While we have many different GPS Hunts available, most of which are based in London. Our Bright Lights of London Hunts are currently available in the City, Covent Garden/Leicester Square, and on the Southbank. If you fancy making the cultural hub that is the Southbank the area in which you do your hunt, here are just some of the landmarks that you will encounter along the way…
Opened to the public in 2000, this iconic landmark enjoys 3.5 million visitors per year and it had a Victorian predecessor known as the ‘Great Wheel’. London being a triskaidekaphobic city, there is no number 13 capsule.
Royal Festival Hall
The last remaining building of the 1951 Festival of Britain was remarkably ahead of its time when it built, this is partly why it enjoys Grade 1 listed status. Interestingly, when it was listed in 1981, it was the first post-war building to be listed.
The National Theatre
Perhaps one of the most famous examples of Brutalist Architecture, the National Theatre very nearly was never completed as it became a political football during it’s construction. Over 40 years later, this building continues to provoke controversy.
The OXO Tower
Originally constructed as a power station for the Royal Mail, this building has sat empty more than a few times over its life. During a redevelopment of the site in the 1920’s, planning permission for an illuminated aerial advertisement was refused. Not long after this, the famous tower was added which ‘coincidentally’ had windows that looked remarkably like the name of a popular brand of stock cube.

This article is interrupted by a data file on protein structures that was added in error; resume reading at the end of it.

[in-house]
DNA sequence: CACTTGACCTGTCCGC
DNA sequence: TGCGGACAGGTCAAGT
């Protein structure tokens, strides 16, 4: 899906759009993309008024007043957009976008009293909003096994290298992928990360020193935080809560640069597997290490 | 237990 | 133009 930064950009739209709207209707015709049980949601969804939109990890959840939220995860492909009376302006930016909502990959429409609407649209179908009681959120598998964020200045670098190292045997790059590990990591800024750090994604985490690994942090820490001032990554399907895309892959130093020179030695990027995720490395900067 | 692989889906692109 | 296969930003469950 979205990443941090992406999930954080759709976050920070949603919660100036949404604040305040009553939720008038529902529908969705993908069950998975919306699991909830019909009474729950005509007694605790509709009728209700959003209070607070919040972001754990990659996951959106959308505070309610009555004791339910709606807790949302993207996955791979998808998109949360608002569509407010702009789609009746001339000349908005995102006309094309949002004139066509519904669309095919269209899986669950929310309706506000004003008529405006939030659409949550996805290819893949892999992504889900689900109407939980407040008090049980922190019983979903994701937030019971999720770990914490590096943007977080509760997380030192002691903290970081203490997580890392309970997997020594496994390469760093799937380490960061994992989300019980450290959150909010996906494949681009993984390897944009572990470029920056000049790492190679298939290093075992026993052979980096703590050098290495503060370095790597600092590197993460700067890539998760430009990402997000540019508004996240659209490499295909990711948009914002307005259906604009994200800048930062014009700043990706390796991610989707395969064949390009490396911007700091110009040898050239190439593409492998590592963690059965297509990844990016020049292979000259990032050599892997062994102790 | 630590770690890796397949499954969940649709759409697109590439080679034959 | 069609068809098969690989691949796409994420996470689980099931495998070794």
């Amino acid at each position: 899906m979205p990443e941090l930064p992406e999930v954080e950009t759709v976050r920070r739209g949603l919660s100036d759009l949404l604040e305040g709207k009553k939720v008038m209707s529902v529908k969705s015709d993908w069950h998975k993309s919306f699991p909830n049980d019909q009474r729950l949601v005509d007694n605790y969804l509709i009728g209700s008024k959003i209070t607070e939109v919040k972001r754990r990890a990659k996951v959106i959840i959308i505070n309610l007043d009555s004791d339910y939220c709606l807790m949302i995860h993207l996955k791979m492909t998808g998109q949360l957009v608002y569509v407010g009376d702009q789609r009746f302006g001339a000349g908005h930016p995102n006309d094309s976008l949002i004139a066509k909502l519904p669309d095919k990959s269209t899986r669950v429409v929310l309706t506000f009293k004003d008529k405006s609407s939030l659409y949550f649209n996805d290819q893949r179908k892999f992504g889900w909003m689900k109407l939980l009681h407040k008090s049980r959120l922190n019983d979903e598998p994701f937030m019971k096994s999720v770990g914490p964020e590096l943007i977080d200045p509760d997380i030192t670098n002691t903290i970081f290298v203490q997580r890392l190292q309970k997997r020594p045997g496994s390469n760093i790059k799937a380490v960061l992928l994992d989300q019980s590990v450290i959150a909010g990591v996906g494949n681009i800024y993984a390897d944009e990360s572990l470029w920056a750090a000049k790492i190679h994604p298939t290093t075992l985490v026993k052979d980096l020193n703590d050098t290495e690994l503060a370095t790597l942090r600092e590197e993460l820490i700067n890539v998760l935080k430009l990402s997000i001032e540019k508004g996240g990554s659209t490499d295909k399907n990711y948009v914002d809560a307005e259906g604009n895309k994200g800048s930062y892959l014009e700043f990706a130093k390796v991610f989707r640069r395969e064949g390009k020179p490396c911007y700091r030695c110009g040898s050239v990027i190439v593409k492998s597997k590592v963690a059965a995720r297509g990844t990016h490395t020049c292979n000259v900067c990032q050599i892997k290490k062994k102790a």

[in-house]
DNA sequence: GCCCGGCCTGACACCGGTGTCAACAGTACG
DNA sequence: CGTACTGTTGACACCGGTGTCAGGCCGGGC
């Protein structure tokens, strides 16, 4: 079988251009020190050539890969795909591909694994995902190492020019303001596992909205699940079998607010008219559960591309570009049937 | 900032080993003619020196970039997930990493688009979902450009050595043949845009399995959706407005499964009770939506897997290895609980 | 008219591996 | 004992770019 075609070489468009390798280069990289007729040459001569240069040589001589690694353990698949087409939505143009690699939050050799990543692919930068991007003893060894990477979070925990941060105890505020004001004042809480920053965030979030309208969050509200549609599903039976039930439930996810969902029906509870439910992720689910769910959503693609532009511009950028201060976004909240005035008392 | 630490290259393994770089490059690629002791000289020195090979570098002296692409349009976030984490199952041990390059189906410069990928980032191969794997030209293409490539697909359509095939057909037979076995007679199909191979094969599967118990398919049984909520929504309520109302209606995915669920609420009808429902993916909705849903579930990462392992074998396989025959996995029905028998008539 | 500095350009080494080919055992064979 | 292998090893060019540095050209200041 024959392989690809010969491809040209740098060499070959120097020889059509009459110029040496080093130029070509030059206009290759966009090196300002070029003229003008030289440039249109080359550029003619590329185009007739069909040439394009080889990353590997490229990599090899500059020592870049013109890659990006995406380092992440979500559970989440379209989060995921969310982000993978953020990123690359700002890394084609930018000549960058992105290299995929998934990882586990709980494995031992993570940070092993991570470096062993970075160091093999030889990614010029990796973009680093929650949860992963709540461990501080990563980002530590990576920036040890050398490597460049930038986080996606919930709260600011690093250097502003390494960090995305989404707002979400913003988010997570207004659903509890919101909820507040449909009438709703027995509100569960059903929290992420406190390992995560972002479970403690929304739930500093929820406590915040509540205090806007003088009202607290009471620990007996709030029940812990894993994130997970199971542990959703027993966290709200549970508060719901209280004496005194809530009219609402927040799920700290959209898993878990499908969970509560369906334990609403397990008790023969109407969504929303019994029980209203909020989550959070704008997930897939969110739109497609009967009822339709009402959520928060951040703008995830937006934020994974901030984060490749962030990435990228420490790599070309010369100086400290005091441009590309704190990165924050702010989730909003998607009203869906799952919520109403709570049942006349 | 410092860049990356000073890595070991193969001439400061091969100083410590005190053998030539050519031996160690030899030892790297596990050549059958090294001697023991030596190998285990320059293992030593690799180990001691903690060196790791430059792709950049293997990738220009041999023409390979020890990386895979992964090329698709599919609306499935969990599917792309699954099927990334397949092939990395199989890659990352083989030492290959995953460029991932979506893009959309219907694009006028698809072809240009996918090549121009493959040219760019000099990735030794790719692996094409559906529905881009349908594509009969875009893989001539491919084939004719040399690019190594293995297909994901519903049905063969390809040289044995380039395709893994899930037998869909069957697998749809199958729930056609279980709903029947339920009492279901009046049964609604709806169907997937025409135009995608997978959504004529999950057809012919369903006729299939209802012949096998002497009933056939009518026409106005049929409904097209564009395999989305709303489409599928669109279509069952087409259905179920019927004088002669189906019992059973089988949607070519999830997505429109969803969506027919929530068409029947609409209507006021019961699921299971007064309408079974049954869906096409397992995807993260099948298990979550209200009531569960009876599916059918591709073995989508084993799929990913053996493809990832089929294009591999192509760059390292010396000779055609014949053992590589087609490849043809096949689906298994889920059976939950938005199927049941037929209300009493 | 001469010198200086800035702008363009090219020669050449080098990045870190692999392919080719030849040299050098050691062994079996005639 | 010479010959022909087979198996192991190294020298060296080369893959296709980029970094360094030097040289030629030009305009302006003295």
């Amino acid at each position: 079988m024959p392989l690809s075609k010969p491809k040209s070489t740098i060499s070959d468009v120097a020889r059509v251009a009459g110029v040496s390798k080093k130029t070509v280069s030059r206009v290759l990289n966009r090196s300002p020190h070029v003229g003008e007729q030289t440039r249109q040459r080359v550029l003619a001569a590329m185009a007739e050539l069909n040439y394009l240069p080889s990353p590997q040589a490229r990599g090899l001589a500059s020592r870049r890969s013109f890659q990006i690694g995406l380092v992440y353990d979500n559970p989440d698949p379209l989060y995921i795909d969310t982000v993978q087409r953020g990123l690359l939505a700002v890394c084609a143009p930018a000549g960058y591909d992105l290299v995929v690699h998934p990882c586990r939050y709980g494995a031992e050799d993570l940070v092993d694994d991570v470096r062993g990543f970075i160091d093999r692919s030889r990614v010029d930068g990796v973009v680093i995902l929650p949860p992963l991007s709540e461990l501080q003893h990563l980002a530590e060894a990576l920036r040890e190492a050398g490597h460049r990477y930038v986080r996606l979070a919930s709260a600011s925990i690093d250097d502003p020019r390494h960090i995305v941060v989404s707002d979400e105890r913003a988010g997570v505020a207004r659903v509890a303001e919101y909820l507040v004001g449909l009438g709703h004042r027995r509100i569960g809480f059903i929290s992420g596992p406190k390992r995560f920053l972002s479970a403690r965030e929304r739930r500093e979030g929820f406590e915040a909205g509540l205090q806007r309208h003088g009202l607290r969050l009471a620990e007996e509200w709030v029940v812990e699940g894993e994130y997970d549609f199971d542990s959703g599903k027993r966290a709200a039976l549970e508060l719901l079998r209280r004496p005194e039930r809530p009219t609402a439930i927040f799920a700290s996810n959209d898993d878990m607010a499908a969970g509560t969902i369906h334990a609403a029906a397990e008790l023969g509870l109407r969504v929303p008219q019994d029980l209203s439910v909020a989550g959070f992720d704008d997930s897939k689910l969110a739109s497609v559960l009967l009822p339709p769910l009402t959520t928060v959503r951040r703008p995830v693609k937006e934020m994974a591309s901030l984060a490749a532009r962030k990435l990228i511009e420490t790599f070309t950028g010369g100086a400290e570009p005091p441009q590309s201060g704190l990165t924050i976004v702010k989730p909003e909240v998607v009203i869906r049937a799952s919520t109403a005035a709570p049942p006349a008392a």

The old Blackfriars Railway Bridge
This is less of a landmark and more of a curio. This was part of the London, Chatham and Dover Railway. The abutment on the Southbank and the pillars are all that is left of the bridge, which was removed in 1985.
This old power station was opened in 200 by the queen and is enjoyed by millions each year. Interestingly, it looked quite different when it was first opened as an art gallery. There was a light box on top of the chimney. Sadly this was damaged by high winds in 2007 and was subsequently taken down 14 months later.
This is not the original location of Shakespeare’s Globel (the original site being around 750 feet away), this 1996 recreation is modelled more closely on the 1599 original, rather than the 1614 reconstruction. Although some of the design features of the ‘middle’ globe have been incorporated, this is as close to the original as could be achieved with modern building regulations. Of particular note, this was the first new thatched building to be built in London since the Great Fire of London 330 years earlier.
Now a museum, our Southbank hunt takes you past what is left of the jail that lent its name to all others. Starting in 1144, the horrors here lasted more than half a century. It started life when it was constructed with the nearby palace constructed by Henry of Bois (the remains of which you will also pass).
This is the only full-size replica of Sir Francis Drake’s famous ship which was made famous by circumnavigating the globe. Whether her captain, Sir Francis Drake, was a patriot or a pirate is still up for debate and you can find out more about the Golden Age of English history here.
No one knows when this market was first held, but its claimed it’s history goes as far back as 1014 (although it is likely it goes back further). In the 20th Century it was primarily a wholesale market, and while it still fulfils this function, it now is better known for selling speciality foods to the general public. This is a great place to conclude your GPS hunt and we have arrangements with nearby venues to help cater for larger groups.
We have many other Treasure Hunts, contact us for more details:
0203 905 1750